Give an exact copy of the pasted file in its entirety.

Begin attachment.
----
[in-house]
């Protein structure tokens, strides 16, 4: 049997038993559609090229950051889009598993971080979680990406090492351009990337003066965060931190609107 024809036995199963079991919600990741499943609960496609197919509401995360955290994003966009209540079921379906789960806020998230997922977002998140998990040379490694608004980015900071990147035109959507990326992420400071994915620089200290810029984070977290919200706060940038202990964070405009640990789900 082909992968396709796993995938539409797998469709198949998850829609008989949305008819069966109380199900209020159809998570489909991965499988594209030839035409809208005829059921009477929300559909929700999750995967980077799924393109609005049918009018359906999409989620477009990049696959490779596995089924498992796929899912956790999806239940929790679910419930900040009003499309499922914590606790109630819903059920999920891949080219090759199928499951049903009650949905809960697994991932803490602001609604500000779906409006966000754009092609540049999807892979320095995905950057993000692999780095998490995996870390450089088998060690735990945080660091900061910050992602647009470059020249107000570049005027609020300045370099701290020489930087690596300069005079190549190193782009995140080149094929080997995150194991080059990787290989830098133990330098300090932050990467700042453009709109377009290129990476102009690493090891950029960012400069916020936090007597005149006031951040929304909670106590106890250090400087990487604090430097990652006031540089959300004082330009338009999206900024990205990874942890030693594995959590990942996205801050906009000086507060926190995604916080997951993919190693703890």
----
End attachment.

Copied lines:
[in-house]
């Protein structure tokens, strides 16, 4: 049997038993559609090229950051889009598993971080979680990406090492351009990337003066965060931190609107 024809036995199963079991919600990741499943609960496609197919509401995360955290994003966009209540079921379906789960806020998230997922977002998140998990040379490694608004980015900071990147035109959507990326992420400071994915620089200290810029984070977290919200706060940038202990964070405009640990789900 082909992968396709796993995938539409797998469709198949998850829609008989949305008819069966109380199900209020159809998570489909991965499988594209030839035409809208005829059921009477929300559909929700999750995967980077799924393109609005049918009018359906999409989620477009990049696959490779596995089924498992796929899912956790999806239940929790679910419930900040009003499309499922914590606790109630819903059920999920891949080219090759199928499951049903009650949905809960697994991932803490602001609604500000779906409006966000754009092609540049999807892979320095995905950057993000692999780095998490995996870390450089088998060690735990945080660091900061910050992602647009470059020249107000570049005027609020300045370099701290020489930087690596300069005079190549190193782009995140080149094929080997995150194991080059990787290989830098133990330098300090932050990467700042453009709109377009290129990476102009690493090891950029960012400069916020936090007597005149006031951040929304909670106590106890250090400087990487604090430097990652006031540089959300004082330009338009999206900024990205990874942890030693594995959590990942996205801050906009000086507060926190995604916080997951993919190693703890």